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The idea of a strategy is the similar to that of a prestrategy, except that it incorporates motivated unknowns. The idea of a strategy is :

The input to a strategy is a set of equations C.

S0 tex2html_wrap_inline5406 . Set tex2html_wrap_inline4764 .
S1 tex2html_wrap_inline5406 . Run NCProcess1 which creates a display of the output (see O1-O5 in §) which contains collected forms of the polynomial equations. Look at the list of polynomials involving only one unknown or one motivated unknown (say a particular equation tex2html_wrap_inline4766 only depends upon the motivated unknown tex2html_wrap_inline5414 ).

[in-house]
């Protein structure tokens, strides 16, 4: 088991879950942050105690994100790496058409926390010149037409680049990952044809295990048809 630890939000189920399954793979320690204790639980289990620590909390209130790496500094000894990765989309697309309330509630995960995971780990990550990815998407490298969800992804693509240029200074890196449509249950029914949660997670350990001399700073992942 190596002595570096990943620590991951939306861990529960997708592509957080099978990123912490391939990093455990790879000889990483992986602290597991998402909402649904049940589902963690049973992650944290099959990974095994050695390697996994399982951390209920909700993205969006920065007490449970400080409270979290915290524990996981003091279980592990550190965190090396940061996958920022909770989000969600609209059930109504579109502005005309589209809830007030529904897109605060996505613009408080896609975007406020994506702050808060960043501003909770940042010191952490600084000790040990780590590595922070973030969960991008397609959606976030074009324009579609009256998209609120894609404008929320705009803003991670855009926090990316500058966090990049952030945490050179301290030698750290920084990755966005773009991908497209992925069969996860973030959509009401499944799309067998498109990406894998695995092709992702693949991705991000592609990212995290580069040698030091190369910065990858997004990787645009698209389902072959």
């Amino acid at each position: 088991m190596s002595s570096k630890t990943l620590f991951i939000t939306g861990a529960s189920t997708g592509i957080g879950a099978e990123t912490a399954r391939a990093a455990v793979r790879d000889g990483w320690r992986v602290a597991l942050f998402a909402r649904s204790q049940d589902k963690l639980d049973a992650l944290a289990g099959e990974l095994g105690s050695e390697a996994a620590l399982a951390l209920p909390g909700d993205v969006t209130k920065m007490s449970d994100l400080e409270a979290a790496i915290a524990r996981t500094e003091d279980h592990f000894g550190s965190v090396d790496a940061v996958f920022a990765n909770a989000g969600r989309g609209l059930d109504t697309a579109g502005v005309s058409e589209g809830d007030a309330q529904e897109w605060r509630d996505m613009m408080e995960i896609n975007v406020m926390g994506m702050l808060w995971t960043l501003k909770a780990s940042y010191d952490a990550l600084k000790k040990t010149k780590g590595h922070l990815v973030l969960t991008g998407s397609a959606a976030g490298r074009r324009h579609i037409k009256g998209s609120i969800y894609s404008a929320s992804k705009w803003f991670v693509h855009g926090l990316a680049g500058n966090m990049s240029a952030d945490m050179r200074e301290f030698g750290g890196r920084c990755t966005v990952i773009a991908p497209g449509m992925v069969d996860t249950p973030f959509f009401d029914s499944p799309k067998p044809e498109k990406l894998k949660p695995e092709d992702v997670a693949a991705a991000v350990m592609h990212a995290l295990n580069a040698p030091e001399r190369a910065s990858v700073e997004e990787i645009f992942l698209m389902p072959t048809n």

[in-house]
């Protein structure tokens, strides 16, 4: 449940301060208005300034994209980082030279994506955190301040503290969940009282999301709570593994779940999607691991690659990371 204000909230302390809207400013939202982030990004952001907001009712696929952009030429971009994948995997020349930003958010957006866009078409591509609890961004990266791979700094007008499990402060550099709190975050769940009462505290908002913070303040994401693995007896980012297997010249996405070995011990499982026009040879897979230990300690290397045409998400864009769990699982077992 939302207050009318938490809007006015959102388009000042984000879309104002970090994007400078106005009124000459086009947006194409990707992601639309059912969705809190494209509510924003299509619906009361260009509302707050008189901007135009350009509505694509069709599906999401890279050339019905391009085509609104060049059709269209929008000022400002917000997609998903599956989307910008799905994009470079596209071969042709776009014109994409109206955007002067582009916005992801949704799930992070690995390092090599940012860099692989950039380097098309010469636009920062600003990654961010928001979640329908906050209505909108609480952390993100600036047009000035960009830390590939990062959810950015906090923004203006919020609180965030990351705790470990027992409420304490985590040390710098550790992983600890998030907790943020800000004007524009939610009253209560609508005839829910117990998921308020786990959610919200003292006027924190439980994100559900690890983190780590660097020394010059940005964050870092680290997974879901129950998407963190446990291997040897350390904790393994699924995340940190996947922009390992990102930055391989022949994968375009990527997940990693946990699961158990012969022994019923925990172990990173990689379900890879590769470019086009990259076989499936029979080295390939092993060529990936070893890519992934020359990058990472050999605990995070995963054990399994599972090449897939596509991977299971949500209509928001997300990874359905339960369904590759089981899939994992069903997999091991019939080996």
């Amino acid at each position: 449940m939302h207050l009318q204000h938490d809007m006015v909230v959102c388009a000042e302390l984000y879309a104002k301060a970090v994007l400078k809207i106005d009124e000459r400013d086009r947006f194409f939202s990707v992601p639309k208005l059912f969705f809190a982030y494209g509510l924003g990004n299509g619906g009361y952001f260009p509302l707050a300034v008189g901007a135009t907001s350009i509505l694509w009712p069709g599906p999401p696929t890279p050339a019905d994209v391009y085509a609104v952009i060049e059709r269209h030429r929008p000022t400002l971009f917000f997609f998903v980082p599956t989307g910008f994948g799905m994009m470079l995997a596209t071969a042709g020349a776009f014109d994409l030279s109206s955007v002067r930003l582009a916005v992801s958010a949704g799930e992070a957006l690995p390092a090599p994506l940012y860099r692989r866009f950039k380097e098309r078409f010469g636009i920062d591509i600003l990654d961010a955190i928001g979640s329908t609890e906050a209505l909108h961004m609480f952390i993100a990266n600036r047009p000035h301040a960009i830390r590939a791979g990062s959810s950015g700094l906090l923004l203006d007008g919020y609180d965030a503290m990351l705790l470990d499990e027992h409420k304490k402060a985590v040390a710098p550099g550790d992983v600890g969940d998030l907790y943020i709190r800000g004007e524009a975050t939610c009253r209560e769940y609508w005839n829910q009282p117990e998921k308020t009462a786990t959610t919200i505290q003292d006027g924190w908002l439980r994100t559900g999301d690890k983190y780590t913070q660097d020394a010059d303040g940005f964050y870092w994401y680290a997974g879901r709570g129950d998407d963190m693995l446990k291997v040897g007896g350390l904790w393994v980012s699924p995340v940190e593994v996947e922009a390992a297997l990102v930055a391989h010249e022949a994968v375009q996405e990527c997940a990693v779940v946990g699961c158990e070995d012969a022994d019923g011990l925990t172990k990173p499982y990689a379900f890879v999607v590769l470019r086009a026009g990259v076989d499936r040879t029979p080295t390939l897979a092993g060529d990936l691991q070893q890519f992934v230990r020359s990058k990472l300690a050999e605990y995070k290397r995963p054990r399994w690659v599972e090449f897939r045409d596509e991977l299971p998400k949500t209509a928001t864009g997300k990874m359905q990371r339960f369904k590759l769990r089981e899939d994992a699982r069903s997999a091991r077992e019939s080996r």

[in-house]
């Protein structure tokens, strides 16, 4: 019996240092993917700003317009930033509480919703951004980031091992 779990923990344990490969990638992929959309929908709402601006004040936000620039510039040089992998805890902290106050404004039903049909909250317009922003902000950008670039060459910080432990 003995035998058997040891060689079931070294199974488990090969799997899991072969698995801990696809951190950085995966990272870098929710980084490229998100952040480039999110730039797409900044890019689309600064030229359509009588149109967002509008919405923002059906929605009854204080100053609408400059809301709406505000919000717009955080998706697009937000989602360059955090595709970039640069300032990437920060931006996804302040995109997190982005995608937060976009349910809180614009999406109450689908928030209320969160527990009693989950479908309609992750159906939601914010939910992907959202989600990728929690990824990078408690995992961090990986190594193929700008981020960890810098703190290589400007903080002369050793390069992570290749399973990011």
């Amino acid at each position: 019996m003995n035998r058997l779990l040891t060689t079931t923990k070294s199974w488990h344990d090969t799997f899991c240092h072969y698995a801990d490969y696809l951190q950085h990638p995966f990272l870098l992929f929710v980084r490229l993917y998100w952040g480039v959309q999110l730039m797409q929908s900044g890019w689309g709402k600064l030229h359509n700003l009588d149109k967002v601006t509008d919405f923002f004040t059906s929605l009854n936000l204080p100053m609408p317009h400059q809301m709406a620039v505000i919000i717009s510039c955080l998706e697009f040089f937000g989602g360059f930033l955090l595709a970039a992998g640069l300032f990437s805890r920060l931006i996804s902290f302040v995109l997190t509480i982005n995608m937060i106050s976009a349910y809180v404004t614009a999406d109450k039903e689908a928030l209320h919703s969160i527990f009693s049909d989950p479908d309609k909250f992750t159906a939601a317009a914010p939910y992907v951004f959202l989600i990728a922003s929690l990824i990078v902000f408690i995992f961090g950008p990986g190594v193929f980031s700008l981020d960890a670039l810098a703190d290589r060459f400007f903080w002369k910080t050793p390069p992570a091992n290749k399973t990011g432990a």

S2 tex2html_wrap_inline5406 . The user must now make a decision about equations in tex2html_wrap_inline5414 (e.g., tex2html_wrap_inline4766 is a Ricatti equation so I shall not try to simplify it, but leave it for Matlab). Now the user declares a new unknown y and adds the relation tex2html_wrap_inline5424 as a user creation. The user would also select the equation tex2html_wrap_inline4766 as important. User selecting an equation corresponds to adding it to the set tex2html_wrap_inline4190 . See § for variants on this step.
S3 tex2html_wrap_inline5406 . Either do the ``End game'' (see §) or Go to S1 tex2html_wrap_inline5406.

The above listing is, in fact, a statement of a 1-strategy. Sometimes one needs a 2-strategy in that the key is equations in 1 or 2 unknowns (motivated or not). Typically, if a problem is solved with a 1-strategy, then the computer has done a lot for you, while if the problem requires a 2-strategy, then it has done less, and with a 3-strategy much less.

As with a prestrategy, the point is to isolate and to minimize what the user must do. This is the crux of a strategy.

Wed Jul 3 10:27:42 PDT 1996